When the news of the latter’s death reached Nukutama, the elder brother of Tomowhare, he raised a party to avenge his death, and Ngati Purauwha and Ngati Wairehu, tribes of Manaia, were defeated.
These tribes he left behind him when he came away.
Some were killed, some were taken prisoners, among the latter being Te Ahiruru.
When he was brought before Nukutamaroro, the latter asked, “Where is mine enemy, Manaia?”
Te Ahiruru replied, “He has departed for the land on which the mists and clouds rest, to Titiri o te moana.”
Said Nuku, “A! gone and left this pool of blood behind him? Taken himself off to a distant land to save himself? Ye are left as a mat to cover the nakedness of Warea!”
Nuku then ordered his people to prepare and drag their canoes down to the sea, and to select able arms and shoulders to wield the paddles, “to carry me over the waters to my elder relative Manaia!”
When the able bodied men had been selected the tohunga of the tuaahu and of the ahurewa were also told to accompany the expedition.
The tohunga of the ahurewa were Aweawenuku, Kowaoroa, and Hauparoa, all of whom were ordered on board.
Then the fleet sailed for Rarotonga in pursuit of Manaia, and from there they floated away over the great ocean after staying there two nights.
Nukutamaroro had three canoes, named ‘Tangiapakura,’ ‘Houama,’ and ‘Waimate,’ of which two were double canoes and one waka marohi, a outrigger the ‘Houama.’
The canoes made the land at Arapawa in the south island. Here Nuku said to Pihanga, “Let the bows of the canoes be directed to the east side”.
Hauparoa, one of the tohunga, said “Rather let them be directed by the west side which is near, lest we be delayed and on landing shall not overtake them”.
So the canoes were steered to the westward of Arapawa, and when they reached the ‘Aumiro o te kawauatoru’ they saw smoke arising from the eastern side of that island.
Nuku said, “That island has the exact appearance of Rangitoto at Ahu,” and so that island thus received its name.
They then sent to see what caused the smoke, and found a dying fire, from which the men concluded that those who lit it had only just departed.
They now followed after to Mana island across Cook’s Strait, and as they were passing Pukerua, this side of Pae Kakariki (Pukerua is an old Muaupoko pa a couple of miles south of Pae Kakariki Railway Station), the ‘Houama,’ ma rohi canoe gave chase, and they shortly overtook the ‘Tahatuna’ canoe of Manaia, manoeuvered round the other to detain it until the double canoes came up, and when they did so the battle commenced.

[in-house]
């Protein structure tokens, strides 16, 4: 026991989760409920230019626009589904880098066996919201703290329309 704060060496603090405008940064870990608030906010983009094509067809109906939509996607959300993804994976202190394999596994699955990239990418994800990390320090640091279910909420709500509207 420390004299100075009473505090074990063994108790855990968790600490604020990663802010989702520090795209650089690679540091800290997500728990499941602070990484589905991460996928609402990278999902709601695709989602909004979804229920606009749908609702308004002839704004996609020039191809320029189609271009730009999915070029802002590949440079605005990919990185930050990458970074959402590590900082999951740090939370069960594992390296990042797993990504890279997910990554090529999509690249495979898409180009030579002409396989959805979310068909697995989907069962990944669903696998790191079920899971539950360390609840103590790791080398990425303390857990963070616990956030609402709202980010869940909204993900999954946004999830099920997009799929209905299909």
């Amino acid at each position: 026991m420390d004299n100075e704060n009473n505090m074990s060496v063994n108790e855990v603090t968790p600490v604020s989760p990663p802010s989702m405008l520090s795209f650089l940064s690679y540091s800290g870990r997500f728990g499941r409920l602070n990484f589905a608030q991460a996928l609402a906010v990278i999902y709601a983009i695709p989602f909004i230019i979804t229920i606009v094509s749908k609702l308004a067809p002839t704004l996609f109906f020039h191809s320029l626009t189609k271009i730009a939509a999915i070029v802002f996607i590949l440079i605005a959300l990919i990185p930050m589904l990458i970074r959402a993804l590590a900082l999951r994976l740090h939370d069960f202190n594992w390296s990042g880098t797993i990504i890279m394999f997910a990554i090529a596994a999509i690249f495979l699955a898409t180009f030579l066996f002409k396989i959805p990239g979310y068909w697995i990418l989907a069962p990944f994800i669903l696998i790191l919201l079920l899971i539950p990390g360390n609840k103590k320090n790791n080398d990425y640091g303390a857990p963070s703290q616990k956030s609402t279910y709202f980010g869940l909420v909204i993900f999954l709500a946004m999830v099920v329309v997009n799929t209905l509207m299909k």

They fought all day, all night, the next day, and the night after until daylight, when most of the men on board ‘Tahatuna’ were disposed of.
On board the canoes of Nukutamaroro probably 200 men were killed to about fifty on the ‘Tahatuna.’
At this point Manaia shouted out, “O Nuku! we are wasting men; let us go ashore and fight it out by single combat and so quickly reach the end of our desires.”
Nuku replied, “Go on then!” and at once the bows of ‘Tokomaru’ were directed to the shore, and on arrival she was hauled up.
During the night Te Aowhaingaroa, the tohunga of the ‘Tahatuna,’ proceeded to raise a great gale of wind, the the wind of Tahuparaweranui.
As soon as the stars came out, the wind arose, and with it the hail, the gravel of the sea was driven on shore.
It was an extremely heavy gale, and it is due to it that the flats of Waimea, Waikanae, and Te Horo are still covered with gravel and sand hills, and hence originates the saying, ‘The heaped-up hills of Manaia’ they extended from Te Uruti at the mouth of Otaki river right away to Te Onaputa at Pae Kakariki.
But enough! The canoes of Nukutamaroro were smashed up and most of his men died through the effects of this gale and the water.
When morning broke Manaia went in search of Nukutamaroro, who had been wounded twice in the thigh in the sea fight.
On finding him, Manaia said, “O Nuku! this is the day of our agreement, arise!”
Nuku replied, “O Sir! are you not satisfied with the heap of slain that lie there on the sea, and on the shore?”
Said Manaia, “I commenced it by killing Tomowhare, then you followed that up and defeated us at Tahiti, I thought that would end it by the ‘fish’ killed ashore.
But no; you persisted in following up across the ocean to kill the ‘fish’ at sea.”
This was the end; and peace was made between Manaia and Nukutamaroro.
From those parts Manaia came on in his canoe, the ‘Tokomaru,’ and went ashore again at Te Aratapu o Manaia, which is the name in full; it is at Kaipara, on the east side.
After staying there some time he went back to Whaingaroa, because he heard that Whatonga was there, and on his arrival he met Maungaroa and Hatauira who came over with Whatonga in the ‘Kurahaupo’, who told him that Whatonga had passed on round the North Cape to the East Coast.
Manaia then asked, “Shall I be able to find him?” to which Hatauira replied, “You should go on until you come to a flat island stretching out into the sea with another laying to the east on which you will see the steam arising from a puia; steer your canoe to the west of that island, and you will see a long point with a river opening out on the west of it, Whatonga is there living with his grandfather Toi, in his pa, Kaapuu te rangi, on the east side of the river, where there is a good place to haul up ‘Tahatuna.’
Manaia therefore started again and eventually reached Whakataane, where he learnt that the ‘Kurahaupo’ canoe had only just left for the south, so he immediately set off again, and overtook that canoe at Mataahu (the point between Waipiro and Tokomaru, east coast).
The two canoes then went on together to Tokomaru Bay, which is named after Toko a Manaia.
After a long time there Manaia returned in his canoe to Whaingaroa whilst ‘Kurahaupo’ went on to Turanga.